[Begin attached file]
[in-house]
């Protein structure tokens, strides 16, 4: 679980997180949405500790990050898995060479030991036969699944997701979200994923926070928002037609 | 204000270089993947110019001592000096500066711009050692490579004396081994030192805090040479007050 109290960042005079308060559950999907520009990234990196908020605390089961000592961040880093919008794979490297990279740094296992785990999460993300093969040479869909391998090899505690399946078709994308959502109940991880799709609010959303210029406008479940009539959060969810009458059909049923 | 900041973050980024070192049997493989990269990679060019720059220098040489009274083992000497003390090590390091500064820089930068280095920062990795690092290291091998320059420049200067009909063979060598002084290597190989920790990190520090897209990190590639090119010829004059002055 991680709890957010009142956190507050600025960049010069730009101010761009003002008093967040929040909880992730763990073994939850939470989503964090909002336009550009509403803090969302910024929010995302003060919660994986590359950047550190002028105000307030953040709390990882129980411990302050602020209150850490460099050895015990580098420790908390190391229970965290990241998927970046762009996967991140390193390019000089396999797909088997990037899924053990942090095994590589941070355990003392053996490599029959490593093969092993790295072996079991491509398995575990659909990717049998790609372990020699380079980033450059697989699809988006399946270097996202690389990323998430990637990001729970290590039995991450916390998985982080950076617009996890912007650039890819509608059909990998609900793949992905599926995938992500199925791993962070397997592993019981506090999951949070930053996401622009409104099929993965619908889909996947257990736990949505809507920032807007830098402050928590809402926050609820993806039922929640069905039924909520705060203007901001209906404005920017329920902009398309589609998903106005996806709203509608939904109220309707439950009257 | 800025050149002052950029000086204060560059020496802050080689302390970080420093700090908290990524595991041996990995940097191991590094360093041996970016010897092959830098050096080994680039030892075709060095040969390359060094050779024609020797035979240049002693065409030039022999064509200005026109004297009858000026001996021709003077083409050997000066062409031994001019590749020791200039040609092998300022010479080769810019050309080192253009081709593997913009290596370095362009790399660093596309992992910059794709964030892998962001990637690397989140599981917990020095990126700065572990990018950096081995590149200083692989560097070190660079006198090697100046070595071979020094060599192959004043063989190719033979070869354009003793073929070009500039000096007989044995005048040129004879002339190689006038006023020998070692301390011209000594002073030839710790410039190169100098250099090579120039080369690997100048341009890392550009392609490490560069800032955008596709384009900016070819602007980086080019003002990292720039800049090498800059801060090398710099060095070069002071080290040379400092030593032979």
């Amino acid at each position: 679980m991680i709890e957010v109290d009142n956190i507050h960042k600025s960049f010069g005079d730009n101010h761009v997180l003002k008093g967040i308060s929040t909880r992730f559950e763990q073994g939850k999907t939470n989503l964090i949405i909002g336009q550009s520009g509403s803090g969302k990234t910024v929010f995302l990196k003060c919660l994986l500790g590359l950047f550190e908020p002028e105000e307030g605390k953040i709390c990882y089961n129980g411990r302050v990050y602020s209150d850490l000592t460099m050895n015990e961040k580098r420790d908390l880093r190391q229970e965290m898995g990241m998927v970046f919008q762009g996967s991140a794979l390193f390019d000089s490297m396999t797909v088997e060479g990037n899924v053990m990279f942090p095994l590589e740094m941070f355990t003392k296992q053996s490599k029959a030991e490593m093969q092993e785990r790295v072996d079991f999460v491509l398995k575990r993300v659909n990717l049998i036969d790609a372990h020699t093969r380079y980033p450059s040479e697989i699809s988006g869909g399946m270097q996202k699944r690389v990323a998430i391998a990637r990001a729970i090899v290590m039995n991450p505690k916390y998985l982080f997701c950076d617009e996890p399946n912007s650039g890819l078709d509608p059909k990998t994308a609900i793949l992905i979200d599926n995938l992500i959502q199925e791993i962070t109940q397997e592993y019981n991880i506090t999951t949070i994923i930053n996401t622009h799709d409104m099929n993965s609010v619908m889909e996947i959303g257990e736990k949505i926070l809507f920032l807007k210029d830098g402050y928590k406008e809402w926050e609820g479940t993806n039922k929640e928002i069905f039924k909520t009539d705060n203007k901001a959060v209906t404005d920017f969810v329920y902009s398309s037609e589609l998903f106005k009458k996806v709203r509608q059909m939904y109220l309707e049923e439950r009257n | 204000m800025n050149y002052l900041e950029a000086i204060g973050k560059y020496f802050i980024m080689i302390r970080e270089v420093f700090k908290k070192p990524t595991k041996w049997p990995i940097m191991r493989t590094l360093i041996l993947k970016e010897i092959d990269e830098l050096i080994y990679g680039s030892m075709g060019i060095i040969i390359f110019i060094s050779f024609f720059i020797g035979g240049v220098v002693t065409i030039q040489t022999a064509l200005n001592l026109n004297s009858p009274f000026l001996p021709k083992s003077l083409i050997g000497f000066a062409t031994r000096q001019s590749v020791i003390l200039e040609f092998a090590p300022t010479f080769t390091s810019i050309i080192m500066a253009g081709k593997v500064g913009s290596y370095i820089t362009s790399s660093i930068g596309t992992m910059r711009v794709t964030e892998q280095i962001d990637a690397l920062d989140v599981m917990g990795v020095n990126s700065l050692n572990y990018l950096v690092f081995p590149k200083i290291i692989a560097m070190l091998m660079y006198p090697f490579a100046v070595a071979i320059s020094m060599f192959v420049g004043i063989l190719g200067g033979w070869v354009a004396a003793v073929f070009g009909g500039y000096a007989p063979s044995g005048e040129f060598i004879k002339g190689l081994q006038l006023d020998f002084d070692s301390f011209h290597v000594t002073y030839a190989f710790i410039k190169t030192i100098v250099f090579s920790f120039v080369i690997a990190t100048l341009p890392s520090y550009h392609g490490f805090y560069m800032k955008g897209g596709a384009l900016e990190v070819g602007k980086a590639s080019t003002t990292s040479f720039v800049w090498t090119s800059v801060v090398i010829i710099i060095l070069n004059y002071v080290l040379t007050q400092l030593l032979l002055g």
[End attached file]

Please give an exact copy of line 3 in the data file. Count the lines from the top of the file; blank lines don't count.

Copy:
């Amino acid at each position: 679980m991680i709890e957010v109290d009142n956190i507050h960042k600025s960049f010069g005079d730009n101010h761009v997180l003002k008093g967040i308060s929040t909880r992730f559950e763990q073994g939850k999907t939470n989503l964090i949405i909002g336009q550009s520009g509403s803090g969302k990234t910024v929010f995302l990196k003060c919660l994986l500790g590359l950047f550190e908020p002028e105000e307030g605390k953040i709390c990882y089961n129980g411990r302050v990050y602020s209150d850490l000592t460099m050895n015990e961040k580098r420790d908390l880093r190391q229970e965290m898995g990241m998927v970046f919008q762009g996967s991140a794979l390193f390019d000089s490297m396999t797909v088997e060479g990037n899924v053990m990279f942090p095994l590589e740094m941070f355990t003392k296992q053996s490599k029959a030991e490593m093969q092993e785990r790295v072996d079991f999460v491509l398995k575990r993300v659909n990717l049998i036969d790609a372990h020699t093969r380079y980033p450059s040479e697989i699809s988006g869909g399946m270097q996202k699944r690389v990323a998430i391998a990637r990001a729970i090899v290590m039995n991450p505690k916390y998985l982080f997701c950076d617009e996890p399946n912007s650039g890819l078709d509608p059909k990998t994308a609900i793949l992905i979200d599926n995938l992500i959502q199925e791993i962070t109940q397997e592993y019981n991880i506090t999951t949070i994923i930053n996401t622009h799709d409104m099929n993965s609010v619908m889909e996947i959303g257990e736990k949505i926070l809507f920032l807007k210029d830098g402050y928590k406008e809402w926050e609820g479940t993806n039922k929640e928002i069905f039924k909520t009539d705060n203007k901001a959060v209906t404005d920017f969810v329920y902009s398309s037609e589609l998903f106005k009458k996806v709203r509608q059909m939904y109220l309707e049923e439950r009257n | 204000m800025n050149y002052l900041e950029a000086i204060g973050k560059y020496f802050i980024m080689i302390r970080e270089v420093f700090k908290k070192p990524t595991k041996w049997p990995i940097m191991r493989t590094l360093i041996l993947k970016e010897i092959d990269e830098l050096i080994y990679g680039s030892m075709g060019i060095i040969i390359f110019i060094s050779f024609f720059i020797g035979g240049v220098v002693t065409i030039q040489t022999a064509l200005n001592l026109n004297s009858p009274f000026l001996p021709k083992s003077l083409i050997g000497f000066a062409t031994r000096q001019s590749v020791i003390l200039e040609f092998a090590p300022t010479f080769t390091s810019i050309i080192m500066a253009g081709k593997v500064g913009s290596y370095i820089t362009s790399s660093i930068g596309t992992m910059r711009v794709t964030e892998q280095i962001d990637a690397l920062d989140v599981m917990g990795v020095n990126s700065l050692n572990y990018l950096v690092f081995p590149k200083i290291i692989a560097m070190l091998m660079y006198p090697f490579a100046v070595a071979i320059s020094m060599f192959v420049g004043i063989l190719g200067g033979w070869v354009a004396a003793v073929f070009g009909g500039y000096a007989p063979s044995g005048e040129f060598i004879k002339g190689l081994q006038l006023d020998f002084d070692s301390f011209h290597v000594t002073y030839a190989f710790i410039k190169t030192i100098v250099f090579s920790f120039v080369i690997a990190t100048l341009p890392s520090y550009h392609g490490f805090y560069m800032k955008g897209g596709a384009l900016e990190v070819g602007k980086a590639s080019t003002t990292s040479f720039v800049w090498t090119s800059v801060v090398i010829i710099i060095l070069n004059y002071v080290l040379t007050q400092l030593l032979l002055g």